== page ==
4 Amazing East Coast Road Trip Routes
The East Coast is one of the most diverse, picturesque regions in the United States. With serene beaches, vast mountain ranges, and vibrant autumn forests, and quaint historic towns that you’ll never want to leave, the East Coast is a uniquely American destination.
Because the East Coast is so vast, it’s nearly impossible to pick just one city or town to visit. This also makes for the perfect multi-day or multi-week road trip. Why choose one when you can have it all?
A road trip through the East Coast will take you through a colorful range of terrain, culture, and history, showcasing the four distinct seasons that can’t be experienced elsewhere.
Look no further than the East Coast for your next road trip. Here are our favorite routes through one of the most stunning regions in the country.
Taste the Lobster Trail
Maine’s coastline stretches more than 3,400 miles at the East Coast’s northernmost point. Renowned across the world, these rocky, jagged shores produce some of the best lobsters in the world. Whether you dip a Maine lobster in butter or mix them into decadent mac-and-cheese, you can’t go wrong with this highly sought-after and delicious ocean dweller.
The Lobster Trail
Traveling down U.S. Highway 1, locally known as “The Lobster Trail,” you will come across far more than just fresh lobster joints. From your start point in Ogunquit, you will have access to over three miles of white-sand beaches. Take it in because such patron-friendly beaches are few and far between in Maine.
Ogunquit is also home to the picturesque Perkins Cove harbor, where you will enjoy your first lobster of the trip. On your way to the historic shipbuilding center in Kennebunkport, you can stop at George H.W. Bush’s summer home, Walker’s Point Estate, which has hosted the likes of Bill Clinton, Condoleezza Rice, and Vladimir Putin.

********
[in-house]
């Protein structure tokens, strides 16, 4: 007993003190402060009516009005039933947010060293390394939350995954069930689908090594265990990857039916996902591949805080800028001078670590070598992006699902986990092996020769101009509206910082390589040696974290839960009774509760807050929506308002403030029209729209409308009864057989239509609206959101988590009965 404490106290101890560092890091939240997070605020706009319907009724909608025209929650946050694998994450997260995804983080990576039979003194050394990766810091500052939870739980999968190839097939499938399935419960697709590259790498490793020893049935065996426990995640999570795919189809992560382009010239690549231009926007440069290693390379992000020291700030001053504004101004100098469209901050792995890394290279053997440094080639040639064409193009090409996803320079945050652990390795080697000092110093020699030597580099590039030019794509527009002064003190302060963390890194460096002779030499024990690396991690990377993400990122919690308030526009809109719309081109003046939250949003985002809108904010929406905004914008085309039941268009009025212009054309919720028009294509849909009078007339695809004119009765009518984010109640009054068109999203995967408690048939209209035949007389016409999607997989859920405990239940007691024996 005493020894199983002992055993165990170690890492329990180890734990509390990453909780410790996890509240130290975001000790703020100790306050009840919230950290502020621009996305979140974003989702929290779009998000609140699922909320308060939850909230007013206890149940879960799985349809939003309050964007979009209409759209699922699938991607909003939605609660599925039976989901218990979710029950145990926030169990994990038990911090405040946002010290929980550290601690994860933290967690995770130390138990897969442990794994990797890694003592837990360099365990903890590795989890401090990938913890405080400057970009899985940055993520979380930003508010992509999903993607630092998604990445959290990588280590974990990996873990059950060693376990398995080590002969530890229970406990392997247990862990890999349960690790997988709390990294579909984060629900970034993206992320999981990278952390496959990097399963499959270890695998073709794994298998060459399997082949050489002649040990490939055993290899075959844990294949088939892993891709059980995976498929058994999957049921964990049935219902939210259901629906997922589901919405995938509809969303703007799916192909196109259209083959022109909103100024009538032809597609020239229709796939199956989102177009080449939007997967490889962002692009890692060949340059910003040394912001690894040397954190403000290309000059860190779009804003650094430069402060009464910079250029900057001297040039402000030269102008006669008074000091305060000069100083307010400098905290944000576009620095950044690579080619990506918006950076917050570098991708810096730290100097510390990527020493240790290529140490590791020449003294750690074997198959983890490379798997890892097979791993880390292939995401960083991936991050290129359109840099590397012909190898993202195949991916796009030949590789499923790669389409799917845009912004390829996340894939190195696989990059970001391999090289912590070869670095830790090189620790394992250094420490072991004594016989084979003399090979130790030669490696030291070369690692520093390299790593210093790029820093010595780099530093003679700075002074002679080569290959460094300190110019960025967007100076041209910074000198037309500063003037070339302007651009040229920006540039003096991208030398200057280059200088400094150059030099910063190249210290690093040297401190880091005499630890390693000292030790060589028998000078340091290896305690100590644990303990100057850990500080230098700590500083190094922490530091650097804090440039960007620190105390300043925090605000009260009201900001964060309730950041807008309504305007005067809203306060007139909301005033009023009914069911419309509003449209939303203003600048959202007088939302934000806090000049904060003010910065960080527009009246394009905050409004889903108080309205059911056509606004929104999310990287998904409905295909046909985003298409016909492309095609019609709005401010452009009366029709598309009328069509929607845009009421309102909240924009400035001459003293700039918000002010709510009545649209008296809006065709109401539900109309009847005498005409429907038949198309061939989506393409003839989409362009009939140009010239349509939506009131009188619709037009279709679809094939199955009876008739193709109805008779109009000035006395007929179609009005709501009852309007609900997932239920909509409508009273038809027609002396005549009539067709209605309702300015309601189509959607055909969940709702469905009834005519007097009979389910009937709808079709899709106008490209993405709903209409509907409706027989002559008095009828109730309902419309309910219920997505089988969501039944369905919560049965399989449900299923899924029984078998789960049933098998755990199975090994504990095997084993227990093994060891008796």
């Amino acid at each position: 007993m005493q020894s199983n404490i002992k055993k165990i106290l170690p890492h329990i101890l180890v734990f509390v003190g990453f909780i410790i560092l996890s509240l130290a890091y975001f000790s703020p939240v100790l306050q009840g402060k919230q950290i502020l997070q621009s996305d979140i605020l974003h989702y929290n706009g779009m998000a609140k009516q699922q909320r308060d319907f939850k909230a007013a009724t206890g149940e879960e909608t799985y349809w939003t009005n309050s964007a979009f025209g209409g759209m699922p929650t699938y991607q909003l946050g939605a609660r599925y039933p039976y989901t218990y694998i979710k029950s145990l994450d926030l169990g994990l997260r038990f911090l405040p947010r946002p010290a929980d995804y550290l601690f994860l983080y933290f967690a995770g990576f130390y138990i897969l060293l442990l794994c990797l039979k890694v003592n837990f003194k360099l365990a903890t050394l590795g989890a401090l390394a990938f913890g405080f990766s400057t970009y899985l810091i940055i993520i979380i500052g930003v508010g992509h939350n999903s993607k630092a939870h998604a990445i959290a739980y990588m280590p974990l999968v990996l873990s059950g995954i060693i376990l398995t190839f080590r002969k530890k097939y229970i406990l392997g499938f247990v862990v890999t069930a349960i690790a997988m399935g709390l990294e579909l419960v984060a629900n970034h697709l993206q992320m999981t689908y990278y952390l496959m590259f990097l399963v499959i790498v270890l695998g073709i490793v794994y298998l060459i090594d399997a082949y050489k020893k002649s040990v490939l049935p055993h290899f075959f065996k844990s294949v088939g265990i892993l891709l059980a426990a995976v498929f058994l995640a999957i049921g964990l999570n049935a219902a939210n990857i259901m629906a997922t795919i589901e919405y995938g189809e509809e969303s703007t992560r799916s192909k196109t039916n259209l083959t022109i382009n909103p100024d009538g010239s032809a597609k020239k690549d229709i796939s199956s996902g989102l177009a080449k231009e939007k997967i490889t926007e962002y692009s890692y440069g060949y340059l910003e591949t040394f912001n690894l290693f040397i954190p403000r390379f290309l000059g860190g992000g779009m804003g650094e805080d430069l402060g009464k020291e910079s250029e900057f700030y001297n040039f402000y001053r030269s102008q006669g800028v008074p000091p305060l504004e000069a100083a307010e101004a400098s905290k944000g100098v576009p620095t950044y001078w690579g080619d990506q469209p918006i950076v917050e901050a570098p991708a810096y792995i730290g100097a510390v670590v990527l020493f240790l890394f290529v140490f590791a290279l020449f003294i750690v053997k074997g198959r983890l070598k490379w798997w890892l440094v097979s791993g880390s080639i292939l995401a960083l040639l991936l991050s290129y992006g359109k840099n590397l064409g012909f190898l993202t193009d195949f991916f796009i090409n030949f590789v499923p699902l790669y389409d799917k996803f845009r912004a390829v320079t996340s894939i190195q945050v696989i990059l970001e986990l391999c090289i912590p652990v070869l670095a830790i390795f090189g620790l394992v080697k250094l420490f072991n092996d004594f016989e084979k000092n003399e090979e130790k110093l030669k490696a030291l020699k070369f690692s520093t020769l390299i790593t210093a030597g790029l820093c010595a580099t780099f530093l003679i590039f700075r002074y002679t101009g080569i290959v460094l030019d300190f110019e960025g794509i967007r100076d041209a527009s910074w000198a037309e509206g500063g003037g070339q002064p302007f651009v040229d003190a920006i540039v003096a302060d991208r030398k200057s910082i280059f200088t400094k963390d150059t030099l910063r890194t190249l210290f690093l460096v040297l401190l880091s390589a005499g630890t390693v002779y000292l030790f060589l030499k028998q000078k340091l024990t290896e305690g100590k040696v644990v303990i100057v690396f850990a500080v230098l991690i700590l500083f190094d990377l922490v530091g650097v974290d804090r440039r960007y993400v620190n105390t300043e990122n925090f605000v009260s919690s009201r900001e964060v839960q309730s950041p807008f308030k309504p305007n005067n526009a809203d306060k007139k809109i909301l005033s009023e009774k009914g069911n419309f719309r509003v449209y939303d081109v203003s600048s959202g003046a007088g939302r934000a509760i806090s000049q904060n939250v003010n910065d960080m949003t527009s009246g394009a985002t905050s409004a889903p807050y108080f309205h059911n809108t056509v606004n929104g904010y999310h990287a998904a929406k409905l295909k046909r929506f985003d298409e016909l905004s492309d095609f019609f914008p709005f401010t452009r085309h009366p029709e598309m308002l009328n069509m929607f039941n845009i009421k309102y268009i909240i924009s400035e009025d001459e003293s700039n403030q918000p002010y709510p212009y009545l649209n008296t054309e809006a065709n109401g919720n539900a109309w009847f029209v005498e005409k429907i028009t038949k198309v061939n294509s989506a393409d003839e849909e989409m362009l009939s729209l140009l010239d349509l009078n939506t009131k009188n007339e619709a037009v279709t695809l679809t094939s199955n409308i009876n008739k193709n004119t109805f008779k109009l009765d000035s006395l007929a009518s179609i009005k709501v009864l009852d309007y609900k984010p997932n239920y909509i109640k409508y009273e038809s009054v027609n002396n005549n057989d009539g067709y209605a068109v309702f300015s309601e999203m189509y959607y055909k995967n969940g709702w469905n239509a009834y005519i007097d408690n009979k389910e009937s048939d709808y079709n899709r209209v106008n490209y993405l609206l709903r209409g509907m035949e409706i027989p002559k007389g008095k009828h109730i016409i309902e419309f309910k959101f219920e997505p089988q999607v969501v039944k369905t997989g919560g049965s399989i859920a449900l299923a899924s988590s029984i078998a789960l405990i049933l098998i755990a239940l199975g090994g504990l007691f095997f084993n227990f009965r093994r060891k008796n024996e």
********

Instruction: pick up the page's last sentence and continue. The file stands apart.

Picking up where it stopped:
One of the most popular dwellings for visitors of this area is the 150-year-old White Barn Inn. After enjoying a legendary lobster roll at the Clam Shack, you can take a relaxing sailing trip into the Northern Atlantic.
As you drive north to Portland, stop at Cape Elizabeth, which is home to the storied Portland Head Light, a lighthouse built in 1791. In Portland, you can enjoy the working fish wharves, quaint shops, and the gallery walk of this seaside town.
Continue traveling north to Georgetown and Rockland, where you can enjoy even more coastline and lobster. After over 230 miles, you will reach your endpoint of Acadia National Park. In addition to more than 45 miles of bike trails, Acadia offers the best hiking in the northeast.
One of our favorite trails is Thunder Hole, a small inlet in Acadia’s unrivaled coastline where waves crash against the rocks, creating a thunderous sound and spraying water up to 40 feet in the air. For a more serene vibe, check out South Bubble, where you can achieve an unmatched view of serene Jordan Pond and season-changing East Coast trees.
Dip Into Florida’s Overseas Highway